This defense applies to the situation where people get stopped by the police and fail to have a driver’s license in their possession. If they then go to traffic court and prove that they had a valid driver’s license at the time they were stopped, the judge can dismiss any charges that were filed.5
2.2. Defendant not the driver
Only drivers can violate this vehicle code section. This means it is always a defense for an accused to show that he/she was not operating a motor vehicle. Perhaps, for example, a person failed to have a driver’s license but was a passenger in the vehicle.
2.3. No probable cause
Law enforcement can only stop or arrest a person if they have probable cause that he/she committed an offense. This means an accused can challenge a charge under this law by showing that the police never had probable cause to pull him/her over.
3. What are the penalties?
A violation of Vehicle Code 12951(a) is an infraction. The offense is punishable by a maximum fine of $250.6
A violation of Vehicle Code 12951(b) results in misdemeanor charges. These criminal charges are punishable by:
- custody in county jail (as opposed to state prison) for up to six months, and/or
- a maximum fine of $1,000.7
Note that a judge does have the discretion to award a defendant with misdemeanor (or summary) probation in lieu of jail time.
4. Are there related offenses?
There are three laws related to CVC 12951. These are:
- driving without a license – VC 12500,
- resisting arrest – PC 148, and
- false identification to a police officer – PC 148.9.
4.1. Driving without a license – VC 12500
Under California Vehicle Code 12500 VC, driving without a license is the crime where people operate a motor vehicle without a valid driver’s license.
Unlike with VC 12951, VC 12500 is a traffic violation typically charged when someone is driving and he or she:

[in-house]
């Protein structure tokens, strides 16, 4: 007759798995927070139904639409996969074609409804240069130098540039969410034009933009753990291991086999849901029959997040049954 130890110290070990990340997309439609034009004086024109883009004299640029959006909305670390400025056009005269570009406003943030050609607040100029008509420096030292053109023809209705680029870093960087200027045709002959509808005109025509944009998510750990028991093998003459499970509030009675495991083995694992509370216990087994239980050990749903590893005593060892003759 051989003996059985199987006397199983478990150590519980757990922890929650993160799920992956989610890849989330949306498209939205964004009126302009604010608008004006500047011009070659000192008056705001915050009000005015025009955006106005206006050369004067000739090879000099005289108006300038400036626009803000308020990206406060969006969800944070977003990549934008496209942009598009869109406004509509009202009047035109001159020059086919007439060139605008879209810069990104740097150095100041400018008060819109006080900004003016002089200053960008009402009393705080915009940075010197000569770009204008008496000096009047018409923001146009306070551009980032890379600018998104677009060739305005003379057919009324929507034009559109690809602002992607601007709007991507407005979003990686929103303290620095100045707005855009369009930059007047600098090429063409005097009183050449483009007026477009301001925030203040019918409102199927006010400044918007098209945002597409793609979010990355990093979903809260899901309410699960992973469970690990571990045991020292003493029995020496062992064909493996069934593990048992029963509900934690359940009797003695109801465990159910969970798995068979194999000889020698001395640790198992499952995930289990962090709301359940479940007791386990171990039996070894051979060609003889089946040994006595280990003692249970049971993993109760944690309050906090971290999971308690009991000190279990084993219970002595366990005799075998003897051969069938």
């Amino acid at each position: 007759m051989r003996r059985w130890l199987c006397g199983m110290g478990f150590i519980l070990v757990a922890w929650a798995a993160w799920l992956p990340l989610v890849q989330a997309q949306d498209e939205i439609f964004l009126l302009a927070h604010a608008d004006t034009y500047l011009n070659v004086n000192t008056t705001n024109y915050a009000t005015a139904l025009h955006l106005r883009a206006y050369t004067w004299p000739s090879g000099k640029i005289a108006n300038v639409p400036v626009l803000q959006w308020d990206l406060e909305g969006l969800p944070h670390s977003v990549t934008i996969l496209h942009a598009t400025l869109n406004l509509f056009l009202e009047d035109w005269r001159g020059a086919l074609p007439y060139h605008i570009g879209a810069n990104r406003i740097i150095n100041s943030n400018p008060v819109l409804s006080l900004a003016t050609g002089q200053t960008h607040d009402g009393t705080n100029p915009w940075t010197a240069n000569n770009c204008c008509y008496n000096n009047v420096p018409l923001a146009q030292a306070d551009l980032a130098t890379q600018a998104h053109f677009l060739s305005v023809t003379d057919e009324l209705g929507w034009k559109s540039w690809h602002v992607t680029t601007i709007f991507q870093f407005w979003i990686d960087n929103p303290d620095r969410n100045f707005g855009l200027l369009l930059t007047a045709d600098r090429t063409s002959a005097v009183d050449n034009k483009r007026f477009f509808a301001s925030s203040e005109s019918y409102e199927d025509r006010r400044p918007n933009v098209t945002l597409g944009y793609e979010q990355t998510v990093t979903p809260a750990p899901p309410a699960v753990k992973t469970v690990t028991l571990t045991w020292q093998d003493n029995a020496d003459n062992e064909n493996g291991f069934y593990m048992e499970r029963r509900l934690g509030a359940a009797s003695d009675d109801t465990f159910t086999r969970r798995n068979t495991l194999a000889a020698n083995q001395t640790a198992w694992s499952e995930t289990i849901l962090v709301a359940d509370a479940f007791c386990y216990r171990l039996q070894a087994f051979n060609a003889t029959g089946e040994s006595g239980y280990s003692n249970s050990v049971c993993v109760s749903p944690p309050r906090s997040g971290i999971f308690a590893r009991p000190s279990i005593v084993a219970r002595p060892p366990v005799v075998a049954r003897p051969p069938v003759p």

- has failed to renew a driver’s license,
- never obtained a license in the first place, or
- becomes a California resident and fails to get a new license within 10 days.
4.2. Resisting arrest – PC 148
Under Penal Code 148 PC, resisting arrest is the crime where people willfully resist, delay, or obstruct law enforcement officers or emergency medical technicians in the performance of their official duties.
As with violations under VC 12951, people can challenge violations of this statute by showing that police never had probable cause to stop them.
4.3. False identification to a police officer – PC 148.9
Per Penal Code 148.9 PC, false identification to a police officer is the crime where people knowingly provide false identification to a police officer.
As with violations of VC 12951b, violations of this law can result in misdemeanor charges punishable by up to six months in jail.
For additional help…
For additional guidance or to discuss your case with a criminal defense lawyer, we invite you to contact our law offices/law firm at the Shouse Law Group. Our attorneys provide both free consultations and legal advice you can trust.
Our lawyers also represent clients throughout California State, including those in Los Angeles, Riverside, and San Diego.
- California Vehicle Code 12951a CVC.
- Judicial Council of California Criminal Jury Instructions (CALCRIM) 2222 – Failing to Present Driver’s License.
- In re Arturo D. (2002) 27 Cal.4th 60.
- CALCRIM 2222.
- California Vehicle Code 12951a VC.
- California Penal Code 19.8PC.
- California Penal Code 19 PC.